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Sunday, December 28, 2014 |  Madison, WI: 31.0° F  A Few Clouds
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Despicable Me 2 adopts some of Hollywood's worst tropes
Shame on you, Gru
The lovable misanthrope can't find a mate.
The lovable misanthrope can't find a mate.

What makes Despicable Me 2 so frustrating is that its predecessor was challenging. Not challenging in a hugely subversive way, but it doesn't take much to shake up a Hollywood paradigm. Casting a villain as the hero in a cartoon comedy is one way. Filling out a cast with three wild -- and wildly individual -- little girls is another way. And the simple fact that the first film was not based on a comic book or a line of toys was practically earth shattering.

Despicable Me is about a supervillain named Gru (voiced by Steve Carell) who adopts the three girls from an orphanage. When it debuted, I thought directors Pierre Coffin and Chris Renaud got it. They seemed to understand that we need new stories and perspectives, and they knew how to present these things in an entertaining way.

Turns out I was wrong. They have reverted to narrow-minded Hollywood form with Me 2. The focus of the first film --the funny side of Gru's nastiness -- doesn't carry over because Me was about the little girls curing Gru of his villainy. Where Me ended with a happy, unconventional family, Me 2 is all about finding Gru a wife so the clan can be "normal." Somehow this translates into a motif about how women are too fat, ugly and pushy for Gru. One particularly awful scene involves Gru drugging his date and hauling her home atop a car as if she were a deer slain on a hunt.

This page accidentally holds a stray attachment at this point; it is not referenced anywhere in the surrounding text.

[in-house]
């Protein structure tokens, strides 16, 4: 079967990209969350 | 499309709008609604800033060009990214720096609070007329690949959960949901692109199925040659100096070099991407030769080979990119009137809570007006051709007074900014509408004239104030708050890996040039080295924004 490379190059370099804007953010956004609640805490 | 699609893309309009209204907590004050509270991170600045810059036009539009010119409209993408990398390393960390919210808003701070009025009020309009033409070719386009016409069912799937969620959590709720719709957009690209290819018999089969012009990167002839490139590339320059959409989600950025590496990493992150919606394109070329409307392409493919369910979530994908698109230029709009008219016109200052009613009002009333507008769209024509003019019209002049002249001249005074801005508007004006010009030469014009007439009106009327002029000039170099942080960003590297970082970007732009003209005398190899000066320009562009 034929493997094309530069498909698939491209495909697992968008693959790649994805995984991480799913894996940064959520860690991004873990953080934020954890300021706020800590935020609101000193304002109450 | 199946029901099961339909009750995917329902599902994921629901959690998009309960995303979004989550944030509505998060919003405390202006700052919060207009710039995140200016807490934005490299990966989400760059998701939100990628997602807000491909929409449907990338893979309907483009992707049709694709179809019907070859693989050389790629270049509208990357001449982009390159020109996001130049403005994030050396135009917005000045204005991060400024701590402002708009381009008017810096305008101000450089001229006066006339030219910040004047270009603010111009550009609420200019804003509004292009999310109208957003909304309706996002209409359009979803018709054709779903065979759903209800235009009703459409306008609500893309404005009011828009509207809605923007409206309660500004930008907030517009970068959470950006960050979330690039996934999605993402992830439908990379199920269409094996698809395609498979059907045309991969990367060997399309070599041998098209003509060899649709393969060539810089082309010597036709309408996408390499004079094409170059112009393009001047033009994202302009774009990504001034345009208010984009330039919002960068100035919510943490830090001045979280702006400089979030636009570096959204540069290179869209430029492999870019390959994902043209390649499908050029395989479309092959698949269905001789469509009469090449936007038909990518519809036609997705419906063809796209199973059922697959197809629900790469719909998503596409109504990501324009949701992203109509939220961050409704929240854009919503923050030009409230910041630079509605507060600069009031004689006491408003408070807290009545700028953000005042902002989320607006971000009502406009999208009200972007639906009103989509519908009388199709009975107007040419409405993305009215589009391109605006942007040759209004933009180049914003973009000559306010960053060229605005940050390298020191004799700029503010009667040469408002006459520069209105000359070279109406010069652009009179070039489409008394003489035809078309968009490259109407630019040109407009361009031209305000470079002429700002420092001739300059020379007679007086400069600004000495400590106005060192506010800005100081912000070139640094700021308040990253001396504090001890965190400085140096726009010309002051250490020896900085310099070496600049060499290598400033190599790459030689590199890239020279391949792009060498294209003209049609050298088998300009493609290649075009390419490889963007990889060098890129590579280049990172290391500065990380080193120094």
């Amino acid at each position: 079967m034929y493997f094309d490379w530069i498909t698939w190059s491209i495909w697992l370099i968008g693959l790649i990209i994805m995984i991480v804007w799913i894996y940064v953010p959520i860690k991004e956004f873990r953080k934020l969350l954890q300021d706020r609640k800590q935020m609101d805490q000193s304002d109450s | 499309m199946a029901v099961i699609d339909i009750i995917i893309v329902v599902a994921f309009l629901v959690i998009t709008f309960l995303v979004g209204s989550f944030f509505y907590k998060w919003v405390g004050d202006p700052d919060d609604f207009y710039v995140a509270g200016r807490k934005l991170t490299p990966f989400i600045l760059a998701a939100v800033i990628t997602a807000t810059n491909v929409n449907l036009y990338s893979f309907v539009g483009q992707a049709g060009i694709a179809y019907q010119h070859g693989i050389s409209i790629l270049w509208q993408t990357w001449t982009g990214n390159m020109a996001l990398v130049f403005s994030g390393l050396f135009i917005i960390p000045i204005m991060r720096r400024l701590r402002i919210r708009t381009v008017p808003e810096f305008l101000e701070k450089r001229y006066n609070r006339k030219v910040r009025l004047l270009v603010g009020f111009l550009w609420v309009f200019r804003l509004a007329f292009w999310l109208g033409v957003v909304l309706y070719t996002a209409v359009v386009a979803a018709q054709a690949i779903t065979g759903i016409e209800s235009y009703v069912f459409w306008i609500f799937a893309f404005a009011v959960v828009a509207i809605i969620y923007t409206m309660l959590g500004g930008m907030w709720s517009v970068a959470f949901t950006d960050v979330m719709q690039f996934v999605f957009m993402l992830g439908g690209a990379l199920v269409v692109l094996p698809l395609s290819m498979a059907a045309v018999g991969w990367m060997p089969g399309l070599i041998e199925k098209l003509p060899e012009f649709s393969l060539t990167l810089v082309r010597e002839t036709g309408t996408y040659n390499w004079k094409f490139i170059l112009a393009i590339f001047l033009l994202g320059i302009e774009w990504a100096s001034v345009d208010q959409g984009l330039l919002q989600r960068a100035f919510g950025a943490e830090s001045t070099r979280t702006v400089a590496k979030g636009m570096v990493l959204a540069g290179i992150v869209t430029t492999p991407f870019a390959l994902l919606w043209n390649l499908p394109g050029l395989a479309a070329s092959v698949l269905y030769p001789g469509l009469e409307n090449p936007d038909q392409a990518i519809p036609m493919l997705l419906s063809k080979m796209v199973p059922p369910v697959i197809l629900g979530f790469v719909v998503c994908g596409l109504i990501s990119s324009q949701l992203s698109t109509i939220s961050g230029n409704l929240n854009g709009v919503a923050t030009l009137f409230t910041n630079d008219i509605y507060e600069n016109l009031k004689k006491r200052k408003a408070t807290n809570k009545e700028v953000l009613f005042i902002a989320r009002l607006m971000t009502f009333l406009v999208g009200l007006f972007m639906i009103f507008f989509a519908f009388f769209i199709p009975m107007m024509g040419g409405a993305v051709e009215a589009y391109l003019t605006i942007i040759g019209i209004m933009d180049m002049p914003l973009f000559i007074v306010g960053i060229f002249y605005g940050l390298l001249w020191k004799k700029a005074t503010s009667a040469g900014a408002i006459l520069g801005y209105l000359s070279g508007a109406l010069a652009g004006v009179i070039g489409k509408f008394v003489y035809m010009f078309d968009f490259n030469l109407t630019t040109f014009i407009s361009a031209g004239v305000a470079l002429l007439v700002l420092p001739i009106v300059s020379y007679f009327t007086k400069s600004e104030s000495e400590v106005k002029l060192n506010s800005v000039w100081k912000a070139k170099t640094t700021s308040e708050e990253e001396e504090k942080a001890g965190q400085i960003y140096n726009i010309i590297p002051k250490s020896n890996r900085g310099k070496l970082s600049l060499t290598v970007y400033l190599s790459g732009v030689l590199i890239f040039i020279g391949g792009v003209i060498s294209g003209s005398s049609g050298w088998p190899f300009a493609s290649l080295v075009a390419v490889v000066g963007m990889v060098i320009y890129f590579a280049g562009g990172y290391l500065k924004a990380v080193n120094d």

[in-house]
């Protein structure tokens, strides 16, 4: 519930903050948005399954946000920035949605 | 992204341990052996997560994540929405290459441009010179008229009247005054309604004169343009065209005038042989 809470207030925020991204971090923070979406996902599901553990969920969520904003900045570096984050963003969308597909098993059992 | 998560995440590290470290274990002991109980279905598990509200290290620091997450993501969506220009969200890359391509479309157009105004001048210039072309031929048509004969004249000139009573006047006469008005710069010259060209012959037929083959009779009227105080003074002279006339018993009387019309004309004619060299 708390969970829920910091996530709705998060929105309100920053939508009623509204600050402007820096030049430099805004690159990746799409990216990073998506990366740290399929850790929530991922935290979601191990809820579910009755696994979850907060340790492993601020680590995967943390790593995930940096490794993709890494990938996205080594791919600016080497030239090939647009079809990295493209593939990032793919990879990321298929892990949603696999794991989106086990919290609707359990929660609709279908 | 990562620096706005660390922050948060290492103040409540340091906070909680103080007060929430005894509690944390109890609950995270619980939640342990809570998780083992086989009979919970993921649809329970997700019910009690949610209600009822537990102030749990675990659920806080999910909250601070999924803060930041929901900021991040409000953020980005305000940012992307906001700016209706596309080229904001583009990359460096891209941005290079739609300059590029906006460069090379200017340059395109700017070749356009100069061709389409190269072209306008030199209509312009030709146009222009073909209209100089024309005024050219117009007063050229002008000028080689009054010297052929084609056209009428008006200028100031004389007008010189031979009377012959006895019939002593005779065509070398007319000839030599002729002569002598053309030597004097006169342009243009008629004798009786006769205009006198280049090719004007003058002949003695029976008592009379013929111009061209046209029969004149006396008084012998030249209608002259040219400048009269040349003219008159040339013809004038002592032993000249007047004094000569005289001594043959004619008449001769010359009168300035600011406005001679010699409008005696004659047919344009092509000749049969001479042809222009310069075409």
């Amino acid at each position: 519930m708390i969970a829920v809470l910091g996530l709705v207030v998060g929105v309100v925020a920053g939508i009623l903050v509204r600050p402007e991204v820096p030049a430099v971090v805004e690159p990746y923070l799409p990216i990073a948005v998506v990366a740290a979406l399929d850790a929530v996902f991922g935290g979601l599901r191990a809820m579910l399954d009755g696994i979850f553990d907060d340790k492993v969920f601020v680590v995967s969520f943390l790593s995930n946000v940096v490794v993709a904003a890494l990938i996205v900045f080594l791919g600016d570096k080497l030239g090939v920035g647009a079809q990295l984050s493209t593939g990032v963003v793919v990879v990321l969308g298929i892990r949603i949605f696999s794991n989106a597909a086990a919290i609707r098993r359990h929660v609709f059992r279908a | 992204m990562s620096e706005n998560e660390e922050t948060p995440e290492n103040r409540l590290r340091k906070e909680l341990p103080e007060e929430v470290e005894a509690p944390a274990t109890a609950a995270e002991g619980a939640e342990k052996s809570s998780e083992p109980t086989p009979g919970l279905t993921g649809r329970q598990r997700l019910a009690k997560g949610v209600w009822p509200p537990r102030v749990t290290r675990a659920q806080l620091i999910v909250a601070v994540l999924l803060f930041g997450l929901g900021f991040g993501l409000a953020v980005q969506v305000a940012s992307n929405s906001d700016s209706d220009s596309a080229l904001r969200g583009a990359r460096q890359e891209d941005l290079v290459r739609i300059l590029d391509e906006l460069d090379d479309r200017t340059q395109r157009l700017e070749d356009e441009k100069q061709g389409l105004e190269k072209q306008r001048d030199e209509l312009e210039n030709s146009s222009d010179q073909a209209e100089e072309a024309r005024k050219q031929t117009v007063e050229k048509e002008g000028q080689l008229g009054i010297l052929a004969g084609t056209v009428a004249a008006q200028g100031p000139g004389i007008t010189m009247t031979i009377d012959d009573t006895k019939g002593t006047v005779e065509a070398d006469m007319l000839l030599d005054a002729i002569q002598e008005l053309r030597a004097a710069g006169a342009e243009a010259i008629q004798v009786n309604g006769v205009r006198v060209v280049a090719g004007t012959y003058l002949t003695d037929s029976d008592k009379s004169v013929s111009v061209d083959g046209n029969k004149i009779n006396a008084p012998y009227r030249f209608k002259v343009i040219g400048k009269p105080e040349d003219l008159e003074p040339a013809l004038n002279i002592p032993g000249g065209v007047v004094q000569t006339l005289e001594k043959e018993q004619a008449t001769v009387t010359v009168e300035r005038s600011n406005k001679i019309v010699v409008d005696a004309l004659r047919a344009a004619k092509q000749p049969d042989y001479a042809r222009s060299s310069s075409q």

There's plenty despicable here, for sure. But none of it is the sort of all-encompassing misanthropy that made Gru such a hilarious antihero in the first film. In fact, the drugged-woman bit is achieved with the help of Lucy (voiced by Kristen Wiig), an agent for the Anti-Villain League who has enlisted Gru's help to hunt down a new supervillain. Plus, the filmmakers don't seem to think there's anything despicable about their depiction of the potential supervillains, Asian stereotype Floyd (voiced by Ken Jeong) and Mexican stereotype Eduardo (voiced by Benjamin Bratt).

Perhaps worst of all, however, is the story's "happy" conclusion: that regardless of their own dreams, women are for rescuing and then marrying. I bet the Gru at the end of Me would have moved mountains -- or blown them up -- if anyone suggested that's all his girls are good for.

Me 2's one redeeming feature is Gru's blobby worker-bee Minions, who are very funny. The filmmakers could have cut away all the non-Minions stuff and created a bunch of shorts. That would be anything but despicable.

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